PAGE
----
Orange cat getting nails trimmed with a nail clipper

What happens if you don’t trim your cat’s nails?

One of the many responsibilities that come with being the proud pet parent of a cat is ensuring their nails are not overgrown. But don’t cat scratch trees, scratch posts, doormats, and your expensive carpet to maintain their claws? So, why might we, as owners, have to trim our cat’s nails? And what might happen if we don’t keep our cat’s nails trim?

Which cats might need their nails trimmed?

All cat breeds are likely to need to have some nail trimming done at some point during their lifetime, but certain factors make cats more likely to need your help than others. A good example is age – if your cat is getting on a bit, their joints and muscles are likely a bit stiff and achy, and they are not as flexible as they once were.

For this reason, older cats can tend to neglect self-care like grooming and scratching, because it hurts them or because their reduced mobility means they can’t do it as effectively. Other examples of cats that may need their nails trimmed more often are indoor cats, and more specifically those without access to a scratching post or cat tree.

Recommended reading: Do cats really need a scratch tree?

However, even if your cat is young and goes outside, you should check regularly that their nails are not overgrown as any cat can require a nail trim.

What happens if my cat’s nails grow too long?

Pain

Overgrown claws can grow around in a full circle into the paw or pad. Aside from the obvious pain of an ingrown claw, it also commonly leads to infection, which will need to be treated with antibiotics.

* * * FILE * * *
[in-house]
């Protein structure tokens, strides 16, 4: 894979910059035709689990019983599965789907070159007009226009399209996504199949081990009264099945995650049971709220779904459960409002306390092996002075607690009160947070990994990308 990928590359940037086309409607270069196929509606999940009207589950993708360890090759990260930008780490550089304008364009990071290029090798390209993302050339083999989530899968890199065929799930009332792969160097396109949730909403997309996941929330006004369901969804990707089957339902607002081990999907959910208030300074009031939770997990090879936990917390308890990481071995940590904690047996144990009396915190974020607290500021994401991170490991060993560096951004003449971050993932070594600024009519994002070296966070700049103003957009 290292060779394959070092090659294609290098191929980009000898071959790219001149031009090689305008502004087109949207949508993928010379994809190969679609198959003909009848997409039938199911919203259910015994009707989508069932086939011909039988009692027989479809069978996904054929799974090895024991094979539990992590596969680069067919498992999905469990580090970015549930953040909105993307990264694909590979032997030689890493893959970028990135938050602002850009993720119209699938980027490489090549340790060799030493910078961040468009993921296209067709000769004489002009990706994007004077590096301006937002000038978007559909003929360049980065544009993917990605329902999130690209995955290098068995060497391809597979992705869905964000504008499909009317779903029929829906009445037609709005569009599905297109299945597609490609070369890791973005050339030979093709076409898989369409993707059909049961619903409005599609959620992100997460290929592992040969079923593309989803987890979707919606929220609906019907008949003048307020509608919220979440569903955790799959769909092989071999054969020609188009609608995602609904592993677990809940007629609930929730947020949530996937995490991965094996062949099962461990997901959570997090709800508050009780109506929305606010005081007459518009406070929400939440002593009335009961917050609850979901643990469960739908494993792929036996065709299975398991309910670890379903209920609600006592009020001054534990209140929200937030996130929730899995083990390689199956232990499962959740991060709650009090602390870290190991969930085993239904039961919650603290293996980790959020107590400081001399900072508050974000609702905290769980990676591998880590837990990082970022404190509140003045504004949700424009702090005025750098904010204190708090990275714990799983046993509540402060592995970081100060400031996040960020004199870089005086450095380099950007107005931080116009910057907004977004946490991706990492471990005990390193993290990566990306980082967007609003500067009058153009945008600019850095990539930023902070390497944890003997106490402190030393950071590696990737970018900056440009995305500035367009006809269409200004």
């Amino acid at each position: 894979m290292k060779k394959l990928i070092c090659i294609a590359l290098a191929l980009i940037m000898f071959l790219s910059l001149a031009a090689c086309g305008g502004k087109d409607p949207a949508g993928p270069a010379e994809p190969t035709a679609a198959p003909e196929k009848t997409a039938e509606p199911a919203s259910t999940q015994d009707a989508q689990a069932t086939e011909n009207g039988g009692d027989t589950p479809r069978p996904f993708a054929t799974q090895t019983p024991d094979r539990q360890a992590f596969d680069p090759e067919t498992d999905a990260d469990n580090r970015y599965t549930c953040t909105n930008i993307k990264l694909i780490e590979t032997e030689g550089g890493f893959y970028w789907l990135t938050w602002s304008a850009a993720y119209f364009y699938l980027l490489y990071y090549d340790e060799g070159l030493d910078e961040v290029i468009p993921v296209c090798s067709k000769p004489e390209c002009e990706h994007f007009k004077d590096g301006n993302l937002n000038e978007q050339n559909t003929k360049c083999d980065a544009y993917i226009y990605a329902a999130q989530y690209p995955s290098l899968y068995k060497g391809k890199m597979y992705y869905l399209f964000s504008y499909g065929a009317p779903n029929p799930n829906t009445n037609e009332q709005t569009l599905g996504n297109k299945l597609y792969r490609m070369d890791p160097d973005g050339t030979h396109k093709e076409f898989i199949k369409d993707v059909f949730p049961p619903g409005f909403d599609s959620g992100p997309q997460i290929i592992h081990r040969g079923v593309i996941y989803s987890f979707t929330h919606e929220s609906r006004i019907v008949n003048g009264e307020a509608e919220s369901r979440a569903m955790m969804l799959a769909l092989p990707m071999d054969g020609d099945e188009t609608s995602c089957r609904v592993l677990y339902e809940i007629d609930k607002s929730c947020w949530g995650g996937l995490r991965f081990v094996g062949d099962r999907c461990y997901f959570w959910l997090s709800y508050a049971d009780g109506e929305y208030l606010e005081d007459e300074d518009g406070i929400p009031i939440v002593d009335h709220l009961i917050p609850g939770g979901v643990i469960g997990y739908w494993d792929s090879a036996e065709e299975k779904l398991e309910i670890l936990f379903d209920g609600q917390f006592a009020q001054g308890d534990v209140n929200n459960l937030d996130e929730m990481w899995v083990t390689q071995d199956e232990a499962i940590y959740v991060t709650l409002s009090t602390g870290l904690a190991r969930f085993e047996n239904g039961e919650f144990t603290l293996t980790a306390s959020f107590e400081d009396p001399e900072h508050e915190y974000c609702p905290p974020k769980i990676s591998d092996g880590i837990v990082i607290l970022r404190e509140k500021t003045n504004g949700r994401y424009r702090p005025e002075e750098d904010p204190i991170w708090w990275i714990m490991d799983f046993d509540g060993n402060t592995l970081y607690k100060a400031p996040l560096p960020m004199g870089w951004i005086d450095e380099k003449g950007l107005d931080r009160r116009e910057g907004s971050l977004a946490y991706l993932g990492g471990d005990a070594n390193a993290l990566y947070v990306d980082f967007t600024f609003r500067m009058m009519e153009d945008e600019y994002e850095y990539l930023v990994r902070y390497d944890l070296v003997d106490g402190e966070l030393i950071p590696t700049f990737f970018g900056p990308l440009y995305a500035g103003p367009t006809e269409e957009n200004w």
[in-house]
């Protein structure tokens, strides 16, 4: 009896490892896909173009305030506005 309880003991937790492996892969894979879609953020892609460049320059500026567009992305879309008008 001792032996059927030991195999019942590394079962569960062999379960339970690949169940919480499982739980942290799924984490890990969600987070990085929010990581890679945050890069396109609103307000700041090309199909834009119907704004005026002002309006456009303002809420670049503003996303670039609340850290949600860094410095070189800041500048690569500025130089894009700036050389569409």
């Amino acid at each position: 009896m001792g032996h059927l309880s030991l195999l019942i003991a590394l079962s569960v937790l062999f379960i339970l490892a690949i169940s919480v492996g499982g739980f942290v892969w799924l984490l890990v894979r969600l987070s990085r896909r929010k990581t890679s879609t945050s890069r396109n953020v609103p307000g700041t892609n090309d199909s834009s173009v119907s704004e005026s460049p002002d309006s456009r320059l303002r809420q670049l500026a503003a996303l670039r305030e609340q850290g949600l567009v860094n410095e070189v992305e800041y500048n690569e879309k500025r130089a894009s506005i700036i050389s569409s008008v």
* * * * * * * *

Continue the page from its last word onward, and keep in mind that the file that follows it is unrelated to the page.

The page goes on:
Mobility problems

Even if your cat’s claws aren’t so overgrown that they are growing into the pad or skin, they can still be awkward to walk on and can alter your pet’s walking style. If allowed to continue long term, this change in gait can have an impact on muscles and joints higher up in the leg.

Inability to do normal behaviors

Cats love to scratch and use scratching as a way to stretch out their muscles, as well as trying to keep their nails in check. If their nails are overgrown then they can become unable to use their scratching post for stretching and play. You may find that their overgrown nails also affect their ability to jump and climb, so they may be more at risk of injury when they’re outside adventuring.

So, why should I trim my cat’s nails?

Getting your cat’s nails trimmed regularly, or doing it yourself if you are confident, will help to prevent the pain of an ingrown nail as well as keeping your cat supple and mobile. Checking their nails every two to four weeks for signs that they are too long is a good way to make sure you don’t miss a rogue nail.

Some cats don’t enjoy having their claws clipped, but if you get into a routine from a young age, they are much more likely to be compliant. And remember, each time your cat experiences the pain of an overgrown or ingrown claw, they’re likely to be less keen on letting you, your groomer, or your vet clip the nails next time. So, preventative measures are definitely better than the cure!

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